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Houston's real estate market continues to attract foreign investors
October 30, 2014
Foreign investors have always liked buying real estate in major markets like New York and San Francisco.
However, as these so-called "gateway markets" become saturated, foreign investors' interest is shifting to other markets — like Houston.
"We're seeing a lot of interest in Houston," said Bernard Branca, CBRE Group Inc.'s senior vice president specializing in office investments. "We do offer that yield premium over other markets."
Asian investors, particularly those from China, Singapore and South Korea, are "pushing asset values above previous peaks," Branca said. Earlier this month, Chinese insurance company Anbang Insurance Group Co. purchased New York's iconic Waldorf Astoria hotel for $1.95 billion.
The steep real estate values in these big gateway markets is pushing foreign investors to Houston, where they can get into "trophy properties" – luxury hotels and offices – at a more affordable price, Branca said.
Case in point: A dozen investors submitted "double digit" offers this week to purchase 1000 Main, a 837,000-square-foot office building formerly known as Reliant Energy Plaza in downtown Houston.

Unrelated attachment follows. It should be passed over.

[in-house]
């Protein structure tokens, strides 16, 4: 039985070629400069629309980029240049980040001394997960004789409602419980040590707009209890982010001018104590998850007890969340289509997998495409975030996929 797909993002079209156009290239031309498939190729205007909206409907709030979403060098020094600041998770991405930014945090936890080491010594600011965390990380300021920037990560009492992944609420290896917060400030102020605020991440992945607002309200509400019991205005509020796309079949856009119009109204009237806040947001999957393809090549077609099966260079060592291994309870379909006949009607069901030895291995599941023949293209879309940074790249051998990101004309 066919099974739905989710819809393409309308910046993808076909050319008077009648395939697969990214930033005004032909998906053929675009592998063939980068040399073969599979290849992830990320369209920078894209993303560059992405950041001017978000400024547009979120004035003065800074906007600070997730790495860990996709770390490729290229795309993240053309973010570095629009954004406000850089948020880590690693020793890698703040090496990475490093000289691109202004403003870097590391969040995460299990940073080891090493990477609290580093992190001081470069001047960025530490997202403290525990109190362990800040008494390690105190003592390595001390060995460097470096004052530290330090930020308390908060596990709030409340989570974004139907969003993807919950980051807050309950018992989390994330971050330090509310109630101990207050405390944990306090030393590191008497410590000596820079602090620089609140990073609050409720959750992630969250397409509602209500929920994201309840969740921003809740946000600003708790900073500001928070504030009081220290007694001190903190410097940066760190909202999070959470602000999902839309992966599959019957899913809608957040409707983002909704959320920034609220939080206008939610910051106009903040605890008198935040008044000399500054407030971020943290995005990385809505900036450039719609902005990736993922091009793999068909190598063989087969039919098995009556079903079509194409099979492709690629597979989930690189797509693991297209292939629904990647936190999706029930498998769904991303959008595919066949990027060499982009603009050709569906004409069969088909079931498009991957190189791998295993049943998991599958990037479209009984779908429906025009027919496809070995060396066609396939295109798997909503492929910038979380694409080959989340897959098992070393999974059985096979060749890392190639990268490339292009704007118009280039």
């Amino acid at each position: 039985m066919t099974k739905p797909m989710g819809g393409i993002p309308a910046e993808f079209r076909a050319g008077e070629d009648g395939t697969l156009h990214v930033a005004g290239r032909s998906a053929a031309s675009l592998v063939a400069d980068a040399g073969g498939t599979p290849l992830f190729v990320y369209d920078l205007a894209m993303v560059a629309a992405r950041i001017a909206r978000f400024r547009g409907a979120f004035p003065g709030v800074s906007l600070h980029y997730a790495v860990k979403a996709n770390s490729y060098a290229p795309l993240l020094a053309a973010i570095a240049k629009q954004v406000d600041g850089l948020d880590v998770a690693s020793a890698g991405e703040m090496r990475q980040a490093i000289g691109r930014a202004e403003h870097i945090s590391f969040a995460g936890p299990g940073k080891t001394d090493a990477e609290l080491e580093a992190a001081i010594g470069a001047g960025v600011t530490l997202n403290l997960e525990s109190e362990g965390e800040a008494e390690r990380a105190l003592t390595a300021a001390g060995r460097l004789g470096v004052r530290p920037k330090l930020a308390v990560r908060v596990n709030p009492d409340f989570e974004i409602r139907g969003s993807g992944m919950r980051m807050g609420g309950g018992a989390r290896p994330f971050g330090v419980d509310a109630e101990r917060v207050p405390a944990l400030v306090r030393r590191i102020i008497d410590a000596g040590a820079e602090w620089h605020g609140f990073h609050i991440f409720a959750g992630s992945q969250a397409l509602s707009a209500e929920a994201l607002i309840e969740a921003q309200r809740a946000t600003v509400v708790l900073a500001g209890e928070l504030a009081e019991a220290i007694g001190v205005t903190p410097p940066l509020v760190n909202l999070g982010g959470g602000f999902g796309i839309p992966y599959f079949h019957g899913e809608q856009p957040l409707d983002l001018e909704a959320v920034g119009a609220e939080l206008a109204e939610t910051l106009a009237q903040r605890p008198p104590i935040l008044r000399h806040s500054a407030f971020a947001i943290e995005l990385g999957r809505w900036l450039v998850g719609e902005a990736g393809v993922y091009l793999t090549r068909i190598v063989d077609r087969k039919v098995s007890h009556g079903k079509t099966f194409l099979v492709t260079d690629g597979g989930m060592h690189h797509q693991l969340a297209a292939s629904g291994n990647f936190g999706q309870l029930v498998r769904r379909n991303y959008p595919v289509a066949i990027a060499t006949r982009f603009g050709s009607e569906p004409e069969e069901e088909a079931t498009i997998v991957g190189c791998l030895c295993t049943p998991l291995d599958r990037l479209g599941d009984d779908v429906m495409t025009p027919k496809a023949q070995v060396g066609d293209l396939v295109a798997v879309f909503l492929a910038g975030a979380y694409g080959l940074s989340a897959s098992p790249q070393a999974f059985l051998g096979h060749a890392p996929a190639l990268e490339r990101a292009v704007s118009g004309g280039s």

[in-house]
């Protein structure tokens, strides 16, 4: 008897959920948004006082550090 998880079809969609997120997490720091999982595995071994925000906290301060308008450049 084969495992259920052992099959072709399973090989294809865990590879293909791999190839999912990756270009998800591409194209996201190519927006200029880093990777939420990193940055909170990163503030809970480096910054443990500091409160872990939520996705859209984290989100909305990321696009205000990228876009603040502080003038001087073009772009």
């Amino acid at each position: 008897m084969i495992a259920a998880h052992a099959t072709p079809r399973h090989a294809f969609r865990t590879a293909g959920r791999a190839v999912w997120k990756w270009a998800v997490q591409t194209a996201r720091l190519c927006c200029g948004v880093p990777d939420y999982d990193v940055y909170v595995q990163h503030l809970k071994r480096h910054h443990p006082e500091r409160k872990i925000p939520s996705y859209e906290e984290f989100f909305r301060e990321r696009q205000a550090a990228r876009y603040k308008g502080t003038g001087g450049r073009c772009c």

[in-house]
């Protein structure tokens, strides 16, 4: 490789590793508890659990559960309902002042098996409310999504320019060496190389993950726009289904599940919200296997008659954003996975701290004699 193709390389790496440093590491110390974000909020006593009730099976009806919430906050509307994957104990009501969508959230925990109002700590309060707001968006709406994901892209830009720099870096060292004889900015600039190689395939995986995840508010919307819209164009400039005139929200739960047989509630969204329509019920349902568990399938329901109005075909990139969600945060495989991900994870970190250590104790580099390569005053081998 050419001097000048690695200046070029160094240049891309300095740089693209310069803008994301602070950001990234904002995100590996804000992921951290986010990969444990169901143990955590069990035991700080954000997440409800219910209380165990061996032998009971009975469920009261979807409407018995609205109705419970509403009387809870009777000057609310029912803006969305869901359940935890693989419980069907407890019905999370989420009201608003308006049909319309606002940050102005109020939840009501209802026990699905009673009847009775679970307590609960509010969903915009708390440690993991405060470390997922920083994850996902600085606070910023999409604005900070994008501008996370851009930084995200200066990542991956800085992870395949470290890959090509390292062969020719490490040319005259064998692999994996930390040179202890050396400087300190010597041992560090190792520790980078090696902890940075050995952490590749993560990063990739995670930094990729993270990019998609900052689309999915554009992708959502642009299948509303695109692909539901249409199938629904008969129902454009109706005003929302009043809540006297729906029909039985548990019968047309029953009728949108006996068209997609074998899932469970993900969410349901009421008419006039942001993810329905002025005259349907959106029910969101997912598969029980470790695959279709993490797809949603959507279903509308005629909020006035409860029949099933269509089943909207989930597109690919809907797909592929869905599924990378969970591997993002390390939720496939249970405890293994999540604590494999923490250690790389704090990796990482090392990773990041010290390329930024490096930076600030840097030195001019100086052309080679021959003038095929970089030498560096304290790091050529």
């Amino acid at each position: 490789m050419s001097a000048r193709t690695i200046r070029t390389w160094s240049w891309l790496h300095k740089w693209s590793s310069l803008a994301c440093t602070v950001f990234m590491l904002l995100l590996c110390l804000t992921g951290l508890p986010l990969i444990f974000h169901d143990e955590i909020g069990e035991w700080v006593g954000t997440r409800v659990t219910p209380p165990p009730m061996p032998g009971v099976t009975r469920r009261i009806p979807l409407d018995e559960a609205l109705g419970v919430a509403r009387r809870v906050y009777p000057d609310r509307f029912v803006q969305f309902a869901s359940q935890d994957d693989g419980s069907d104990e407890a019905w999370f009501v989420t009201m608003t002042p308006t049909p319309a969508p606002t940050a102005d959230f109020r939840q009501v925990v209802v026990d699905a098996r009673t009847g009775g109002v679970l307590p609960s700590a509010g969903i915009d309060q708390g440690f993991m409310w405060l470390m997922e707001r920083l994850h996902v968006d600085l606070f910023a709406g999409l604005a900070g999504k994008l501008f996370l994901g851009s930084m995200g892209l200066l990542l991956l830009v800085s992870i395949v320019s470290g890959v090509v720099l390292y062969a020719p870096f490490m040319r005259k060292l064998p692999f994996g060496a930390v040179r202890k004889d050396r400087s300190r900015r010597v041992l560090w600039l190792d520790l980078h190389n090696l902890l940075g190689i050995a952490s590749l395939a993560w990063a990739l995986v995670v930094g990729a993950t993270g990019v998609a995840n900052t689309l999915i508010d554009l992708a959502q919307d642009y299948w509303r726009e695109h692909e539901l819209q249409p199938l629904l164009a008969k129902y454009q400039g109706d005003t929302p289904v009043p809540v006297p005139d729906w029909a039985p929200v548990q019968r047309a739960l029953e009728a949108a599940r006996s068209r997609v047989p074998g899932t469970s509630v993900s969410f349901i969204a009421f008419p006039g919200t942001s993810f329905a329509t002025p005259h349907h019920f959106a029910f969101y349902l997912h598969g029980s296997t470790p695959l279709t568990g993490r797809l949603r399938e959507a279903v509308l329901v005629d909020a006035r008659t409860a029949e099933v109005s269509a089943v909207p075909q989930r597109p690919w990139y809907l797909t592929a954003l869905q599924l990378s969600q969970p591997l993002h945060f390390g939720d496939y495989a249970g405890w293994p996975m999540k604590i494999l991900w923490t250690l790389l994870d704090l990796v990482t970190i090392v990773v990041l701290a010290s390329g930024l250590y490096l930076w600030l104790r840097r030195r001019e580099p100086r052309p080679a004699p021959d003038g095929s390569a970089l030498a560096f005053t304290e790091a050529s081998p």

Of the dozen investment firms, only two were from the U.S., Branca said. CBRE (NYSE: CBG), which is marketing the tower, received bids from investors in Europe, Canada and the Middle East, he said.
Real Estate Alert estimates the building could be worth around $440 million, making it the only Houston office property worth more than $200 million currently for sale. If it closes, 1000 Main will likely the most expensive office deal in Houston real estate history at $526 per square foot.
Houston's real estate market is among the most attractive to foreign investors, nationally and globally, according to the Association of Foreign Investors in Real Estate's (AFIRE) 2013 survey.
Here's where Houston ranks nationally and globally, according to AFIRE:
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